• What kind of idiot has a £156 glass (obviously some unspeakably vulgar “special edition”, or possibly Bohemian crystal - we know it’s not a rare antique because they sent a link)
  • Don’t they know the best glasses (Riedel, Zalto etc.) cost a lot less, and are almost certainly way better than a pretentious £156 one?
  • Don’t they know that you can get great ones in IKEA or Habitat?
  • How dare they make the parents of their new grandchild feel so embarrassed?
  • Have they no sensitivity for the clearly visible wealth gap between them that they would exploit it further?

They’re obviously the sort of people who think that rich people fully deserve their wealth, that by extension, poor people are the architects of their misfortune, and that the value of something is its cost, and nothing else. Charming people, in other words.

So we’re in agreement.

But no one has quite offered a solution. What would a solution look like? There are broadly three options:

  1. Pay up
  2. Refuse to pay
  3. Offer some kind of creative compromise (feel free to come over to ours and smash one of our glasses - ah, do you feel better now?)

I can think of endlessly labyrinthine ramifications to each of these. Would any of you care to explore them? I suspect that they all possess comic potential.


#15

He he, indeed

I liked a reply which said:

“Personally I would transfer the money from the joint account and inform then that you, and the future grandchildren, will not be visiting their home again to avoid accidents, but they are welcome to visit you and the [grandkids]. But not the next couple of months please, as having that much gone from the budget means you can’t feed visitors, soz. Much love etc.”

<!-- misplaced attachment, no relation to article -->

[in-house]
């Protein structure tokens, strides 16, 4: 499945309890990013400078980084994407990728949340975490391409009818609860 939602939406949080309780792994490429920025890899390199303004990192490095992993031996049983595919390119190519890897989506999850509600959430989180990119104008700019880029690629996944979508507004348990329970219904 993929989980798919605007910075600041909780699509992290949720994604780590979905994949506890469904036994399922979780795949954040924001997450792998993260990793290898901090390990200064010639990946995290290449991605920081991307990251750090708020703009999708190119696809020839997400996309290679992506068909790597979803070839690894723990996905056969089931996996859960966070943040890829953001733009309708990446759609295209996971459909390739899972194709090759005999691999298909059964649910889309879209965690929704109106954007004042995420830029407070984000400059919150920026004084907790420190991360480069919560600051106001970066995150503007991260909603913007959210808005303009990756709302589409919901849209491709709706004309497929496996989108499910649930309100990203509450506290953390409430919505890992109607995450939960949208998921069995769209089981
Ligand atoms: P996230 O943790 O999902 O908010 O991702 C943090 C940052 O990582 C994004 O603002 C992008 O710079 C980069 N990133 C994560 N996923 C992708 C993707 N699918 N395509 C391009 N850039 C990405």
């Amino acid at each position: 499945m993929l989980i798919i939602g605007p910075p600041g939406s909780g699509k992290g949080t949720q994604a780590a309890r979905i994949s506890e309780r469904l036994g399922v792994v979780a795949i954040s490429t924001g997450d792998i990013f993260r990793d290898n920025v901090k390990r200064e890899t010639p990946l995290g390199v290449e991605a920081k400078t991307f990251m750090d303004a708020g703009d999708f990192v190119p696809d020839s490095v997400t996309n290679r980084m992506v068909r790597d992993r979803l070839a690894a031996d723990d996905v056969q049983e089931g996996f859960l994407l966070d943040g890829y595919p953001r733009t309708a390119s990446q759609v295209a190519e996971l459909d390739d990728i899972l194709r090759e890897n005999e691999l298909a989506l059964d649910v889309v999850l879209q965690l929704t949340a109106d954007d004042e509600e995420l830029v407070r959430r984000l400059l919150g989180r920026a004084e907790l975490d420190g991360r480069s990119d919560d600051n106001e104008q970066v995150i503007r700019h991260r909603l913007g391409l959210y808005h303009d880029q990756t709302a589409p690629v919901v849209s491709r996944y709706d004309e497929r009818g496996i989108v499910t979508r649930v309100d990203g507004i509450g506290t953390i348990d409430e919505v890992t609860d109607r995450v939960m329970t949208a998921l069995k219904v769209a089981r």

#16

From the original post…

They’re well off… as in, VERY well off… DP and I on the other hand live in a rented 3 bed semi-dettached property so definitely not as well off.

Okay… not AS well off, but clearly not struggling to make ends meet… saying that I find the idea of receiving an invoice on such occasion beggars belief.


#17

It could have been worse …


#18

Agree with everyone… I think it’s always appropriate to offer to replace something that you’ve broken, but that offer should never really be accepted (unless in cases of juggling etc. as mentioned above). It’s obviously not okay to send an invoice though. On the boy’s birthday thing, again, totally unacceptable to send an invoice. But also, totally unacceptable not to contact someone to cancel. Even if they’d lost he invitation, surely they could contact other parents or the party location! Similar thing regarding restaurants losing lots of money due to no-shows has been coming up a lot on social media recently. Just so inconsiderate!


#19

Totally agree - and in THAT case I would be supportive of them being charged. A booking is a commercial contract (of sorts) that a dinner or birthday party is not.

Maybe we can have a different thread about that!


#20

For restaurants: it depends on the conditions. I had lunch yesterday at one which had asked for CC details, and said they would charge £25 a head for cancellations at under 48 hours. As it was one where the view and surroundings are part of the attraction, it would have been annoying if it had rained. We were lucky (very) with the weather, and had kept an eye on the forecasts, but as weather, health, transport problems…can all change within 48 hours, this seems unreasonable. As the restaurant was half empty, they certainly didn’t need to know in order to deal with a waiting list. Yes, ask people to cancel, but requiring a long notice is unreasonable.